The problem of finding substantial sponsorship for women in sport is a long-standing one, so will the UK’s major sporting bodies’ new multi-layered efforts to redress the balance have any chance of making the breakthrough that so many have been looking for? asks Noelle Waugh
Sportswomen have long been the butt of cruel jokes in a male-dominated industry, with a national newspaper once shamelessly suggesting that female footballers were more likely to burst the ball with their long nails and eyelashes than poke it into the back of the net.
But the UK’s key sporting bodies are hoping to change the stereotypes by joining forces to boost the profile of women in sport. The initiative, backed by UK Sport, the Football Association, British Olympic Foundation and Central Council of Physical Recreation, was unveiled last week at a seminar attended by leading UK female sports stars and officials.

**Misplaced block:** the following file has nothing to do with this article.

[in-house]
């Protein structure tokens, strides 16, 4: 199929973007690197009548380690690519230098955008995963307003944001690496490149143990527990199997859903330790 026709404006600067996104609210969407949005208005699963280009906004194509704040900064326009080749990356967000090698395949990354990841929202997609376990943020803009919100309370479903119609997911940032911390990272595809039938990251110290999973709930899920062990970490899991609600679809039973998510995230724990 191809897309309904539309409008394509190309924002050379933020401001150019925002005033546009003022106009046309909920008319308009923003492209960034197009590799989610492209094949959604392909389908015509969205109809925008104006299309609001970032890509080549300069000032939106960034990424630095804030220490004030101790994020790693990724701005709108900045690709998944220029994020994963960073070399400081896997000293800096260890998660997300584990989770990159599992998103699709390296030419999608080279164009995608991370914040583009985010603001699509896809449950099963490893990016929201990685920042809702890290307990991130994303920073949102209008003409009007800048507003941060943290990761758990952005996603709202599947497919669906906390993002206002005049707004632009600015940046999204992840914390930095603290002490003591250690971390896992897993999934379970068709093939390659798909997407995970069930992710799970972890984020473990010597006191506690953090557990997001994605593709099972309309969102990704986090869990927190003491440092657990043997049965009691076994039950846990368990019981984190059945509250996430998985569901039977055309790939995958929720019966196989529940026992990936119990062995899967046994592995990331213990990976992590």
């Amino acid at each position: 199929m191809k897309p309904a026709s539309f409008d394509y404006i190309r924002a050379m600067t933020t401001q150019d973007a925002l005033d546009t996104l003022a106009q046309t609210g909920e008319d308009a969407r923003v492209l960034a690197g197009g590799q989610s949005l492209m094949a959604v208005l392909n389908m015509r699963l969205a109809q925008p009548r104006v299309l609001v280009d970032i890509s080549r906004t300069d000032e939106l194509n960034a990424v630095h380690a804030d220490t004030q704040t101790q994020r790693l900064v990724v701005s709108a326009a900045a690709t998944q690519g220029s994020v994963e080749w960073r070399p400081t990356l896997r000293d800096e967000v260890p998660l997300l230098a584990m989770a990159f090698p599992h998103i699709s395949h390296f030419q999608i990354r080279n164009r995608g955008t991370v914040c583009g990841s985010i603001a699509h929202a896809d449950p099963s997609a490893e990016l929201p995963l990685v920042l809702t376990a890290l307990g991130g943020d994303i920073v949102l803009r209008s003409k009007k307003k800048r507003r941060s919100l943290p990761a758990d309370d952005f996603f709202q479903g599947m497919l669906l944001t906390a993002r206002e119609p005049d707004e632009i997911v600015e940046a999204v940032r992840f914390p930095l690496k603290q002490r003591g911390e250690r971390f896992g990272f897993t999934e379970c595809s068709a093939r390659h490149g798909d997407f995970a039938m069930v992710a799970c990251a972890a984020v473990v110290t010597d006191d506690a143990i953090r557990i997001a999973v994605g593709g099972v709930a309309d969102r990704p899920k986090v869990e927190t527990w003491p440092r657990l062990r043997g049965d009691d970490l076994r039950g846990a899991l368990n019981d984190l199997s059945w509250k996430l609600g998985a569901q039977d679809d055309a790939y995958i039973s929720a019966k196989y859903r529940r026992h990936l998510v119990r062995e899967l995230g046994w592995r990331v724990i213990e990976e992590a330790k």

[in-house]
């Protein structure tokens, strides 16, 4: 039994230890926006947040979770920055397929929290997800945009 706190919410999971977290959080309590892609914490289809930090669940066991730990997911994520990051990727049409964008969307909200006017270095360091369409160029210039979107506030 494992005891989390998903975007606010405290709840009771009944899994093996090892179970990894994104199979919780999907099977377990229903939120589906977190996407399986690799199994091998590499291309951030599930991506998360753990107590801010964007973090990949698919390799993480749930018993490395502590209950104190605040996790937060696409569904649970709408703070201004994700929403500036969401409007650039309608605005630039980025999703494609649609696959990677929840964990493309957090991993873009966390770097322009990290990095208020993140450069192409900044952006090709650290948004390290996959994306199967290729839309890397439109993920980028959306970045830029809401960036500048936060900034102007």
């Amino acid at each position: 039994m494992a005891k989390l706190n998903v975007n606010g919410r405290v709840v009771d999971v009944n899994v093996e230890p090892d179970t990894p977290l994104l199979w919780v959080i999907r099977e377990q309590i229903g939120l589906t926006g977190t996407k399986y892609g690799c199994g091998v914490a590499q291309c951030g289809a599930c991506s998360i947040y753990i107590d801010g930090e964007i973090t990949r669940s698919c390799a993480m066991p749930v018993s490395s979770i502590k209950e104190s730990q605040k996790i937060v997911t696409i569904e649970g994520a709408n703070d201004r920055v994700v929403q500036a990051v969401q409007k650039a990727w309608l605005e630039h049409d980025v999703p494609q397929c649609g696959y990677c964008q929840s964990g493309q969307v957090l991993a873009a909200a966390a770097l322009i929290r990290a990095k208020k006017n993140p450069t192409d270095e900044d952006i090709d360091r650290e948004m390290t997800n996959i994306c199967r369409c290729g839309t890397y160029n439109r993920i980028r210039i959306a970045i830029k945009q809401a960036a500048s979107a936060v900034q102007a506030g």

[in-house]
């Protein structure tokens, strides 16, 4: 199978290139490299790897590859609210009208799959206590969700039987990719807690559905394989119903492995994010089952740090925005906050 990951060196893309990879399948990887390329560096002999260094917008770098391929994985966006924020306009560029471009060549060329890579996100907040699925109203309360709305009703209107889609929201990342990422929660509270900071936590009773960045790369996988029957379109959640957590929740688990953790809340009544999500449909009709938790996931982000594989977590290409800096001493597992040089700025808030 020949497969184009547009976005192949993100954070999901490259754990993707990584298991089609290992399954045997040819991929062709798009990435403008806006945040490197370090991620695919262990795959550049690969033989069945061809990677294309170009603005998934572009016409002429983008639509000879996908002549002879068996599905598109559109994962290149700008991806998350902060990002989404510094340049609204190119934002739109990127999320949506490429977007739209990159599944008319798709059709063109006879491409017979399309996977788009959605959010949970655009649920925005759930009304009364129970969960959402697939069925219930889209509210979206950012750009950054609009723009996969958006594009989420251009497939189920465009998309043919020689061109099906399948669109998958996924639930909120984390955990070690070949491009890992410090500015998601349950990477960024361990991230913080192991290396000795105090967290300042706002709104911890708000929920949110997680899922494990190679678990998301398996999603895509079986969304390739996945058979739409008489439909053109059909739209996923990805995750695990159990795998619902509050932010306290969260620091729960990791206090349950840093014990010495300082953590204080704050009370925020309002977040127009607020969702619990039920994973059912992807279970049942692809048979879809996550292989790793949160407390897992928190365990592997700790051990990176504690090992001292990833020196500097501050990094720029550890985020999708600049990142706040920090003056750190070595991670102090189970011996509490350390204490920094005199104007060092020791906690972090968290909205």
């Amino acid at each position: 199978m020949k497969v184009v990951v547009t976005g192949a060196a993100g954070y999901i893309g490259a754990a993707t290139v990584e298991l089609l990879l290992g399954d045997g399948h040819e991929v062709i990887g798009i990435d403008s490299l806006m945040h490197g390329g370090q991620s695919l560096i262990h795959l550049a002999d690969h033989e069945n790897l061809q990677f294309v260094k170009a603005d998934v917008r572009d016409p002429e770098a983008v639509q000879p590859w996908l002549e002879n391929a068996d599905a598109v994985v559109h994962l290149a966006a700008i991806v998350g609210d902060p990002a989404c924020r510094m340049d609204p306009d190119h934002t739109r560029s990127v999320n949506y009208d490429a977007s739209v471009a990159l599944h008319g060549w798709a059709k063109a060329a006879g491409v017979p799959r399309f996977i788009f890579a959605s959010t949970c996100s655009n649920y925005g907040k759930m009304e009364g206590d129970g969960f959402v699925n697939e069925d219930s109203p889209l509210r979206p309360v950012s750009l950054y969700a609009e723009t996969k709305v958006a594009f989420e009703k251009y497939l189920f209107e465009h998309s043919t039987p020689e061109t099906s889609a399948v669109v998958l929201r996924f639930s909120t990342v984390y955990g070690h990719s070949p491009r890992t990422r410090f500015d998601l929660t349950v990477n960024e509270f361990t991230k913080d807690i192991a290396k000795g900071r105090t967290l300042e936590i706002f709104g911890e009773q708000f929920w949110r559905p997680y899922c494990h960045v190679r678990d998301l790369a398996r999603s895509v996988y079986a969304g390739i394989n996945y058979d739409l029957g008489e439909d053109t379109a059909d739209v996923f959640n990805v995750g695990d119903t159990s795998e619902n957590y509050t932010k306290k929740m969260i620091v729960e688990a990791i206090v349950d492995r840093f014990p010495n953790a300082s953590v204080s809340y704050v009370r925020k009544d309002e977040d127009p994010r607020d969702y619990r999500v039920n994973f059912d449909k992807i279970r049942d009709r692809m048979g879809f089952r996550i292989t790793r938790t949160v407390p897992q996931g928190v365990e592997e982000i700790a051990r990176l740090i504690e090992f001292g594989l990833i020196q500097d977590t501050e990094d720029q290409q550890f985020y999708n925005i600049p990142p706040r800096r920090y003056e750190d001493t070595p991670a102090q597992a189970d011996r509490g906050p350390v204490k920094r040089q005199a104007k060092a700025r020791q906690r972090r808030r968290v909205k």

New role model
Women’s sport recently received a shot in the arm when Zara Phillips grabbed the headlines by winning individual gold in the three-day eventing competition at the World Equestrian Games in Germany.
The addition of the world title to her European crown makes Phillips an early favourite to win the coveted BBC Sports Personality of the Year award. Her mother, Princess Anne, was awarded the honour in 1971 after becoming European champion.